Television Comedy Forms a Framework of the Stereotypical Black Character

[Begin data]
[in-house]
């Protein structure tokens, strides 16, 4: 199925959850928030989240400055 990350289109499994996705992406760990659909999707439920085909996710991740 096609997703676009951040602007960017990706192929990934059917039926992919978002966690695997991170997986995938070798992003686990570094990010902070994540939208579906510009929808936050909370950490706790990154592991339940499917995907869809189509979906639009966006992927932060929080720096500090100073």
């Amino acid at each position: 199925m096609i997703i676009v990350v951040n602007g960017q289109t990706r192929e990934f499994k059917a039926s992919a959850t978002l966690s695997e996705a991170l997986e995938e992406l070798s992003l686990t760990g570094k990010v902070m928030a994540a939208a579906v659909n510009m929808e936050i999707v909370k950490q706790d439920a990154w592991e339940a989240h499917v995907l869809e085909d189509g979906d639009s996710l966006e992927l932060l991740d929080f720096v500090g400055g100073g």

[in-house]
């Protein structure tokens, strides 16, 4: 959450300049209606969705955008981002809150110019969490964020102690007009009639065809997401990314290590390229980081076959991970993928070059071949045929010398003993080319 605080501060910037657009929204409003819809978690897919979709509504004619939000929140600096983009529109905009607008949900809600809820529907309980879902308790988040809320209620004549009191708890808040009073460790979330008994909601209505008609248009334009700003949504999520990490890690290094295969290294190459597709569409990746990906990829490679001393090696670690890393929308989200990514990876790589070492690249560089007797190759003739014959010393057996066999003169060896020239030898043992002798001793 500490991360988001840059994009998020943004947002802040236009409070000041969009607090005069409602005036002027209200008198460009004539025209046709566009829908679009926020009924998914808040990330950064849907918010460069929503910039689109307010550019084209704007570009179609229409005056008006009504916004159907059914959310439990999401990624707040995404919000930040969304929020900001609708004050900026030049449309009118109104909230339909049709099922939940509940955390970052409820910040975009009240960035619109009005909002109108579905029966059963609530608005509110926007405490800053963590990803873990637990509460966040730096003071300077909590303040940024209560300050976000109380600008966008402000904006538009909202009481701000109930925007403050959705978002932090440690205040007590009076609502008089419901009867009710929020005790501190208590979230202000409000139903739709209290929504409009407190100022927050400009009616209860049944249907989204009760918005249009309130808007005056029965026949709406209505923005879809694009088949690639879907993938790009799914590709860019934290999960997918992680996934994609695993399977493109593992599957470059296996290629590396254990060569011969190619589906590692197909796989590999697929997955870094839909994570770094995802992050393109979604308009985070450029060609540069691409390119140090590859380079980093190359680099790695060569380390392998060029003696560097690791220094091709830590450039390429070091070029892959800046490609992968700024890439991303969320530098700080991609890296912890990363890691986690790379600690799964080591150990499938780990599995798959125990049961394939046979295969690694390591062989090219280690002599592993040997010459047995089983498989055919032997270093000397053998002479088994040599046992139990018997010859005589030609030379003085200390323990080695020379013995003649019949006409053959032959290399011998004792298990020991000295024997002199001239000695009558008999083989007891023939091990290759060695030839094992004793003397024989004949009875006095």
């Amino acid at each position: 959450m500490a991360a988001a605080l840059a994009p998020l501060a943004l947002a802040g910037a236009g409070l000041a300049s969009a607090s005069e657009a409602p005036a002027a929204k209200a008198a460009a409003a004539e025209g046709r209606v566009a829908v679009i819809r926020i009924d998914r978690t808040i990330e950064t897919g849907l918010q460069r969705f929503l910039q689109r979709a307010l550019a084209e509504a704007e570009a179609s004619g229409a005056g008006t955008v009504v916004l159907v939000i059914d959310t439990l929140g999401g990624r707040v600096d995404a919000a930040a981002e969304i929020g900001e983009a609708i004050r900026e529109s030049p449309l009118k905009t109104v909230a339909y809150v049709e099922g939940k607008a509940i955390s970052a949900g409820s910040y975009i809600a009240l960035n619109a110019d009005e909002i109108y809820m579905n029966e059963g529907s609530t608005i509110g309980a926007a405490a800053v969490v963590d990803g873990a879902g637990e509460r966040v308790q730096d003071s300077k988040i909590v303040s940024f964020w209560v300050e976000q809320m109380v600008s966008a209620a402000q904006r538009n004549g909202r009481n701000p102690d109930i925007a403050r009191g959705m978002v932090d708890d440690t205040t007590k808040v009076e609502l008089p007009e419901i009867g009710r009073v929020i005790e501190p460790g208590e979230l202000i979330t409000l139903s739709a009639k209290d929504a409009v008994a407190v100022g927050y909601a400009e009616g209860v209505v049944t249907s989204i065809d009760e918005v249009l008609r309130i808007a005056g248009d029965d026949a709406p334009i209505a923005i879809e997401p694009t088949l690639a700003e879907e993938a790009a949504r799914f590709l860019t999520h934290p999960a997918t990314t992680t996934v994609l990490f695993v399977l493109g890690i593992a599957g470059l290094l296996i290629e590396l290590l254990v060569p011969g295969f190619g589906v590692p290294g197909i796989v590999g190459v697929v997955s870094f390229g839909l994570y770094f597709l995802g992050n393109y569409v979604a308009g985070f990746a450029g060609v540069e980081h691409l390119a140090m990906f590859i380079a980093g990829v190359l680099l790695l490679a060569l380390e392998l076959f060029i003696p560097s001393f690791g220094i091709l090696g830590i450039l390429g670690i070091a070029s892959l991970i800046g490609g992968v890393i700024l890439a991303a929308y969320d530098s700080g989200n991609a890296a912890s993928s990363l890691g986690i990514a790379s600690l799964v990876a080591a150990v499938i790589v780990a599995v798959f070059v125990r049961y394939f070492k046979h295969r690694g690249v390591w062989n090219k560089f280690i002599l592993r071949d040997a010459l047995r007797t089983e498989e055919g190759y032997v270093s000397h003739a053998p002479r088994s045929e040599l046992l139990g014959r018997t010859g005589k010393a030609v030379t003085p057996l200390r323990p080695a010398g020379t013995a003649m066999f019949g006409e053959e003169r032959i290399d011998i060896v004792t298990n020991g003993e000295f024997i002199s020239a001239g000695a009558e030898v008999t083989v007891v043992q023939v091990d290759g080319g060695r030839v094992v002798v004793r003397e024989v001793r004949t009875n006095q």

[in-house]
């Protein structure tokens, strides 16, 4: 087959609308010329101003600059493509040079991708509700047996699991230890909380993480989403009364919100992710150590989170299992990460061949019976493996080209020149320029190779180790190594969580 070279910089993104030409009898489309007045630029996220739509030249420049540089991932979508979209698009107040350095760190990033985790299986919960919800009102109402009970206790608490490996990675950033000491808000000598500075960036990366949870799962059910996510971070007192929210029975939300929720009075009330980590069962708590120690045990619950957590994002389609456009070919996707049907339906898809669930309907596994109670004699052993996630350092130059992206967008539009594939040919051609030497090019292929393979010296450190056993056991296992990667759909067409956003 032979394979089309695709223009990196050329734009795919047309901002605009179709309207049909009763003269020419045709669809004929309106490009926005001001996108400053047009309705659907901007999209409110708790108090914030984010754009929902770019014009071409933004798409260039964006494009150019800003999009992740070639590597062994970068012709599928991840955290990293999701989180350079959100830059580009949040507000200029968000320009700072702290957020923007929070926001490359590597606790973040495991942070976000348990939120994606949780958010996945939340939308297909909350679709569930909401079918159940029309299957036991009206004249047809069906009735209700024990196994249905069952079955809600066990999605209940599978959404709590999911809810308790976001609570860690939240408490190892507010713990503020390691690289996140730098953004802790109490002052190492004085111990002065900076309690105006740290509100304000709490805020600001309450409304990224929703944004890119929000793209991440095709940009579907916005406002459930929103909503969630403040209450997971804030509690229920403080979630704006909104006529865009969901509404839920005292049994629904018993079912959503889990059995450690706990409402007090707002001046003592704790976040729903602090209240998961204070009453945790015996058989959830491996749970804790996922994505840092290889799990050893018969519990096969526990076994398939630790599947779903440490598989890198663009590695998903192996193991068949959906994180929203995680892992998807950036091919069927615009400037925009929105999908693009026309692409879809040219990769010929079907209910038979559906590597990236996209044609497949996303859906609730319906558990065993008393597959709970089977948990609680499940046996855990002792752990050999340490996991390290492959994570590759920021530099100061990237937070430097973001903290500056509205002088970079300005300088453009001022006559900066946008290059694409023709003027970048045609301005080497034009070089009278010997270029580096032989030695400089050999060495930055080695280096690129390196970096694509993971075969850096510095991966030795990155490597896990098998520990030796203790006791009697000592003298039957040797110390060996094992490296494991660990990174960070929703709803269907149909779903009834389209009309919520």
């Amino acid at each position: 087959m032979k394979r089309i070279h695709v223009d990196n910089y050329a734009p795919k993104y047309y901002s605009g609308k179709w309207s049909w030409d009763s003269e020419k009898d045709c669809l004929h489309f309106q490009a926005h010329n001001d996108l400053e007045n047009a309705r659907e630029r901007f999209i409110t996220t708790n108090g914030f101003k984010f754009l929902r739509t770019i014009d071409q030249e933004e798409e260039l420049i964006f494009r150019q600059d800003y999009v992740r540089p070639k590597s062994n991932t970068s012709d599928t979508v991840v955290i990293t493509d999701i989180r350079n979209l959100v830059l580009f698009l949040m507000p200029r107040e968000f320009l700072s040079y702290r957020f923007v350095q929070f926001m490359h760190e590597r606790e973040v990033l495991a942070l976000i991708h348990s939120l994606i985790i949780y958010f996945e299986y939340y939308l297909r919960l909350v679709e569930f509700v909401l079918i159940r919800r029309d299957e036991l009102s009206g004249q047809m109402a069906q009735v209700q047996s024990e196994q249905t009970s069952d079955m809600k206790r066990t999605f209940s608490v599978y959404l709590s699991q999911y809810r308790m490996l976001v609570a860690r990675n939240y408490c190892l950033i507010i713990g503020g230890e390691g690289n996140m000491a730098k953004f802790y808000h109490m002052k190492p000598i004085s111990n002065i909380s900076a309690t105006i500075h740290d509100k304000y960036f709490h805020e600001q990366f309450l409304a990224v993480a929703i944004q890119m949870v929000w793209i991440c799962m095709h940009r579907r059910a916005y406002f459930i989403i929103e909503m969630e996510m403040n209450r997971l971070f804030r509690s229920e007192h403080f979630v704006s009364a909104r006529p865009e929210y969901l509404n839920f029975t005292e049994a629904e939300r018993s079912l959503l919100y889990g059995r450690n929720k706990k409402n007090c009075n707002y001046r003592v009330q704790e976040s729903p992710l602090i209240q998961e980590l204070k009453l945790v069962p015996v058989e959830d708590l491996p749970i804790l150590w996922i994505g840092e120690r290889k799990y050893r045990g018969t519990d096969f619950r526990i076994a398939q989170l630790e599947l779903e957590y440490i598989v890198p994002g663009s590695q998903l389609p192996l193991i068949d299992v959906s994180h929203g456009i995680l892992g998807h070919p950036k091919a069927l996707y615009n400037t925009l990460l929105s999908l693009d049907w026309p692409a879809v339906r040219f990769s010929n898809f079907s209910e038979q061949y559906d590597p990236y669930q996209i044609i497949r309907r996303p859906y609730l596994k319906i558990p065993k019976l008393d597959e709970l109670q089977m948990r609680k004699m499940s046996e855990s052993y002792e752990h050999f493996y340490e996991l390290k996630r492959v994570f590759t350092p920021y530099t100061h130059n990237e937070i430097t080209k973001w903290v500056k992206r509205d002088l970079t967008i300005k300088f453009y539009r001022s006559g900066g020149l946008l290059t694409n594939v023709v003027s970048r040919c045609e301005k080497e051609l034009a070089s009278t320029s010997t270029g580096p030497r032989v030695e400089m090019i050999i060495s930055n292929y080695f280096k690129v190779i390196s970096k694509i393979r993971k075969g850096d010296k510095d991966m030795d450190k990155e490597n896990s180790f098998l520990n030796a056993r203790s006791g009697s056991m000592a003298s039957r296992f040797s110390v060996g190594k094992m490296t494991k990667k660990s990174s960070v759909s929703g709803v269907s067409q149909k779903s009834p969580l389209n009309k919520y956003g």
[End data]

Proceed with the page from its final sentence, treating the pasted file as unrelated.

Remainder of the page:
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Norman Mailer’s The Fight fits a mold of story telling described by Jerome Bruner, but not in the ways expected. The characters are more than just characters and the plot fits more a mode of telling than an actual plot. Considering Bruner’s features of narrative that he describes in “The Narrative Construction of Reality”, through an illustration of canonicity and breach, the protagonist of The Fight is the ‘The Rumble in the Jungle’ itself, while the antagonist of the story is the breach of the fight. Canonicity and breach, as explained by Bruner, is the breach of a canonical script. This breach breaks the norms or standards of what is expected. A tale must break the normal state to be worth telling and hold value in daily living. A breach must differ from the norm, but the method of defying this norm is up to the teller. The canonicity of the story is the fight itself. Canonicity would be the desired outcome, without any changes or obstructions. The fight in its simplest form was what Don King staged. He wanted to see the better fighter, former heavyweight versus current heavyweight. This is the protagonist of the story. People wanted to know who was the better fighter, and also wanted to see a good fight. King wanted to promote professional boxing. At its simplest form, this is what the viewer or reader desires, so “The Rumble in the Jungle” is the canon and protagonist of the story. The breech in the story is the obstructions put on the fight. One of the largest of
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